Another great void was news, news of the world. I remember that once, somehow, Jane came into possession of a recent issue of Time magazine. When she was finished reading it, she sent it down to me via milk truck. I wrote in my journal of the thrill of reading the news, even if it was a few weeks old. It was a lot more than I had known for a long time. I saved that magazine for years, for no reason other than it meant so much to me at the time.
There was a young man about my age who came to stay on the farm and work from time to time. He came especially during haying season. Steini was a cousin of Imba’s. He spoke some English and was very kind to me. We played chess in the evenings and sometimes, in the morning, he read the newspaper to me out loud — reading of course from the Icelandic daily newspaper, Morgunbladid (Morgan-blathith or Morning News). Though he spoke English, it was not perfect so the reading of the news was halting and sometimes implausible. I recall feeling impatient, which embarrasses me now when I think of his generous efforts but this came because I was so hungry and hearing the news filtered twice — through Icelandic and then back into English, by way of a less-than-confident translator — was not enough for me. It was like trying to hear a conversation through a thick wall, a few words clear and then just mumbling.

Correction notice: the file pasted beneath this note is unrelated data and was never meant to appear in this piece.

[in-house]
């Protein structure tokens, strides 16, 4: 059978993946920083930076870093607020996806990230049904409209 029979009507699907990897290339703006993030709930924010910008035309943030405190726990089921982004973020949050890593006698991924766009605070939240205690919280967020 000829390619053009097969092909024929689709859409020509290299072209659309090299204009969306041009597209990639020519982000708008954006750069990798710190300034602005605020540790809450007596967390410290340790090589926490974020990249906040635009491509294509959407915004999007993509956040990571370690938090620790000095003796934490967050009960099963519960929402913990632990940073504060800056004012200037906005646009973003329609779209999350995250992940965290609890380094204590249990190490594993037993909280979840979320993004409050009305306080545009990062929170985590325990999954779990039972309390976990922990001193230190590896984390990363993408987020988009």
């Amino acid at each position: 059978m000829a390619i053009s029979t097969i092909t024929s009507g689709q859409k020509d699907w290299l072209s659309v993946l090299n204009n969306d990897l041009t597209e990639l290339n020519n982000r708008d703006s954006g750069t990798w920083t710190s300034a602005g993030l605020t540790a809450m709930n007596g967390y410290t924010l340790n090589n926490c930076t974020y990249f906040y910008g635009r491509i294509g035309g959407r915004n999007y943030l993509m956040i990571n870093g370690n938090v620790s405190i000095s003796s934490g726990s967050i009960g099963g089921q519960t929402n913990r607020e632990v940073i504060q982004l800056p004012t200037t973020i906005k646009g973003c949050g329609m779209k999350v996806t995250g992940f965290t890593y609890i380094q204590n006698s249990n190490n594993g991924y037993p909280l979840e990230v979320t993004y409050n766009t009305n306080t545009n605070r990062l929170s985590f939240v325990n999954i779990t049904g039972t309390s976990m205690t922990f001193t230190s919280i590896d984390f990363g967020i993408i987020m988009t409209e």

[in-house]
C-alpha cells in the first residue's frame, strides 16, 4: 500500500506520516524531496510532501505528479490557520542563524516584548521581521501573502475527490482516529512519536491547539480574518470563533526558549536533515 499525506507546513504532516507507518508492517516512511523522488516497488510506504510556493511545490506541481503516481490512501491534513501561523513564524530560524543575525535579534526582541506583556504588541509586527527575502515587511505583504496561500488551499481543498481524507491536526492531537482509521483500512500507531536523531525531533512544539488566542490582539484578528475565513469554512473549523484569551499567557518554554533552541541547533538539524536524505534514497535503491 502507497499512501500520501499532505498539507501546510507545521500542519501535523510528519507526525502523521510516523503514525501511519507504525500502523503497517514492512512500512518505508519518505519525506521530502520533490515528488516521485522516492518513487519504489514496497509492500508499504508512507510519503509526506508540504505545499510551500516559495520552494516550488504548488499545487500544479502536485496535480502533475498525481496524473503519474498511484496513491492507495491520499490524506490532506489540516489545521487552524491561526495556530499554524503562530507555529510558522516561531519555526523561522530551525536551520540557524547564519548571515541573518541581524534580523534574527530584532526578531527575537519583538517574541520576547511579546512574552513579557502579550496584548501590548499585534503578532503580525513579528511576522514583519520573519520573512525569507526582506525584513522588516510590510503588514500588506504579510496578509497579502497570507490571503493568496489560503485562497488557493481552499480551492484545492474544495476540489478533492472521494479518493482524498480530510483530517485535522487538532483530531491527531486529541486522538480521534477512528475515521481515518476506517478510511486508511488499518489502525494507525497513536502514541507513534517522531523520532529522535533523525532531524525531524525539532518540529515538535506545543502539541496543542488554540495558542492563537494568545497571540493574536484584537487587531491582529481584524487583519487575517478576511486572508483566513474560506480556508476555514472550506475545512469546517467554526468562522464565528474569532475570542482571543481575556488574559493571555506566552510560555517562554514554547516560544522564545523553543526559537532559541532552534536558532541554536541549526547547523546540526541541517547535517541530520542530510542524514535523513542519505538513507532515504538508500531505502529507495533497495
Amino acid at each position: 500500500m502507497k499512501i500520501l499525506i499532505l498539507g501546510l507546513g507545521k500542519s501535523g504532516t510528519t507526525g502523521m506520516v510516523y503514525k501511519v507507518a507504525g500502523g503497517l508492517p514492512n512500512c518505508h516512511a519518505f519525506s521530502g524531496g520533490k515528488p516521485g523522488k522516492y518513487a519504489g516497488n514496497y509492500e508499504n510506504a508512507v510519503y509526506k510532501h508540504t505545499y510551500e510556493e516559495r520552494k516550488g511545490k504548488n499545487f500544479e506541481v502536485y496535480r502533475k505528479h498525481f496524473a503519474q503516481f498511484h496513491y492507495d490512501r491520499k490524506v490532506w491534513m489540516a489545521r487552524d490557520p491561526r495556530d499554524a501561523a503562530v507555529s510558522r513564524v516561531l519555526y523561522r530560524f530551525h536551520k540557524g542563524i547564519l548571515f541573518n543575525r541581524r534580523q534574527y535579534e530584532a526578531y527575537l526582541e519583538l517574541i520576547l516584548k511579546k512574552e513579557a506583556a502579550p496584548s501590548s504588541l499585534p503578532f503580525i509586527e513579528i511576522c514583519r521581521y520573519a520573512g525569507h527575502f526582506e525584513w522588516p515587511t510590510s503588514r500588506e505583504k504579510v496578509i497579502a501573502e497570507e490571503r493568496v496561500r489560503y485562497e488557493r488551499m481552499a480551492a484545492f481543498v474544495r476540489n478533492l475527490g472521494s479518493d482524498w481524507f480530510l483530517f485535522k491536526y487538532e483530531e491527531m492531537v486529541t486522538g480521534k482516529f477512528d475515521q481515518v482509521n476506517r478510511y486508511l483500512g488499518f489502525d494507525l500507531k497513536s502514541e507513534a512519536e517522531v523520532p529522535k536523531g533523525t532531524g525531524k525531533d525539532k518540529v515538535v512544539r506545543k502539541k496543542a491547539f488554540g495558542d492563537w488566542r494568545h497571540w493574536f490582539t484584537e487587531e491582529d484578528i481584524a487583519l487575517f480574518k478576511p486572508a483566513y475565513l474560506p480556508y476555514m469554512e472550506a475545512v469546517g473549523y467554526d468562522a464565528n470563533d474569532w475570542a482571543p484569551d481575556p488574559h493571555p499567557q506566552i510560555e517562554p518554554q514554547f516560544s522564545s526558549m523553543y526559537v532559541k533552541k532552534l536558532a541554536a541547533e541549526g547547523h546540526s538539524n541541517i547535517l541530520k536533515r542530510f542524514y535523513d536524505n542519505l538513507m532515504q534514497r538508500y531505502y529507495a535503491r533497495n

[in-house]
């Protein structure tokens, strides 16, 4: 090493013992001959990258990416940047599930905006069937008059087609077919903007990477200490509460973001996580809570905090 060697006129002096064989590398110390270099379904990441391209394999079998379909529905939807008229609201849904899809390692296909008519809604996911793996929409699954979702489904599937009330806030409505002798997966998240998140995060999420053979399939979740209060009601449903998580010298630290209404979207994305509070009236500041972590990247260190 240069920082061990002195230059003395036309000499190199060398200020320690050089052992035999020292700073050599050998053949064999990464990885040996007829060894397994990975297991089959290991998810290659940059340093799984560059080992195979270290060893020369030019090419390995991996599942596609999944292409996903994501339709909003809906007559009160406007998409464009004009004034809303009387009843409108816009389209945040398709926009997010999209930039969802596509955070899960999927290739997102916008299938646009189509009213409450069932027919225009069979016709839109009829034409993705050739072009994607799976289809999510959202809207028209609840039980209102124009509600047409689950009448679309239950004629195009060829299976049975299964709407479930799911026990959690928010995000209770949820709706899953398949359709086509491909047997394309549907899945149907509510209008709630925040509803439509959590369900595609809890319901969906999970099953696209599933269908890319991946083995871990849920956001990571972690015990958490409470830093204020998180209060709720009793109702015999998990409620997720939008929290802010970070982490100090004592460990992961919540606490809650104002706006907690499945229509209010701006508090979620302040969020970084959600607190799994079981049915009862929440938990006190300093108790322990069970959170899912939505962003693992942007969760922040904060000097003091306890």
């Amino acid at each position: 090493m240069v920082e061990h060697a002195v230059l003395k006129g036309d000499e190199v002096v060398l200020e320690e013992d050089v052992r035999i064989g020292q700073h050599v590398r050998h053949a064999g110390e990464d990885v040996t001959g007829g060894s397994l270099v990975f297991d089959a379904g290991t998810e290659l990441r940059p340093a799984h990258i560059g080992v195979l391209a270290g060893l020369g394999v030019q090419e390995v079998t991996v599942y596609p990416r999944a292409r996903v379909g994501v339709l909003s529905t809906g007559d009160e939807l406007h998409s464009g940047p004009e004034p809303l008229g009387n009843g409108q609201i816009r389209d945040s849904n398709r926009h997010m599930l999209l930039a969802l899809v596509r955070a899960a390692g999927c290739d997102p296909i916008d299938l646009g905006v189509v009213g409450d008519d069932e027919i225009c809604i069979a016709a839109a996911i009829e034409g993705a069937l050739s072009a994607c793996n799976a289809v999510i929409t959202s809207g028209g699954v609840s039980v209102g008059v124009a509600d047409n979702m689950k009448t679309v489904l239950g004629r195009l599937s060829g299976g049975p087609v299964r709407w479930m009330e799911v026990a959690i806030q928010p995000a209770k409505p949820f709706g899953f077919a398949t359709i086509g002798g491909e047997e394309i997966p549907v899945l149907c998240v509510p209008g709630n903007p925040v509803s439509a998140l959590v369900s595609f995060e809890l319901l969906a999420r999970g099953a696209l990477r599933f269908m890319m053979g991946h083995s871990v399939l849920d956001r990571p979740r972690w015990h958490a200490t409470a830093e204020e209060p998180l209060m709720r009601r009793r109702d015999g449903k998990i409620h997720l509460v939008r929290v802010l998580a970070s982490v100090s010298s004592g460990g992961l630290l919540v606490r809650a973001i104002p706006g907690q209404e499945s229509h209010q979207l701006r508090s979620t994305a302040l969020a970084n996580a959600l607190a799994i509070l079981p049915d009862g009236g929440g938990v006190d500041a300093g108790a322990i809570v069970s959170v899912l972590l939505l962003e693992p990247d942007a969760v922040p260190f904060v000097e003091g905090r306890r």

1969 was the summer of Woodstock and the summer of the Charles Manson murders, but I only read about all that much later. It was also the summer we first walked on the moon but that was one event about which I had practically first-hand knowledge. At the time of the moonwalk, I was in Akureyri, Iceland’s second largest city, up in the north country. I had taken time away from the farm when they did not really need me and did some roaming about the country. I remember an almost surrealistic experience of standing in a man’s living room (it was a kind of bed and breakfast), watching a small black and white television broadcast those first steps and the strange voice that accompanied the action, One small step for man, one giant leap for mankind. It was especially of interest to the Icelandic people because these astronauts had come to Iceland to train, so they felt part of the drama. I never totally understood it but apparently they came to walk about in their space suits on the vast wasteland near the resort town of Myvatn which is surrounded by fields of lava that resemble the surface of the moon. Maybe the reason the experience of standing in this living room, almost at the Arctic Circle, watching this historic event on television, felt so strange was that it blended these two worlds for me and I was only prepared to be in one world or the other. Whatever the reason, it stuck in my mind as otherworldly, being in this ancient culture and absorbing its mysterious ways and at the same time watching what we all considered to be the future of mankind, reported on that television in Icelandic, a strange filter. Having Steini read the news to me gave me somewhat the same vertiginous feeling, as if the two things were at odds with each other, like the wrong side of the magnet repelling instead of attracting. I never felt that way as I did my milking chores or worked in the hay field. That was the clear reality into which I had disappeared.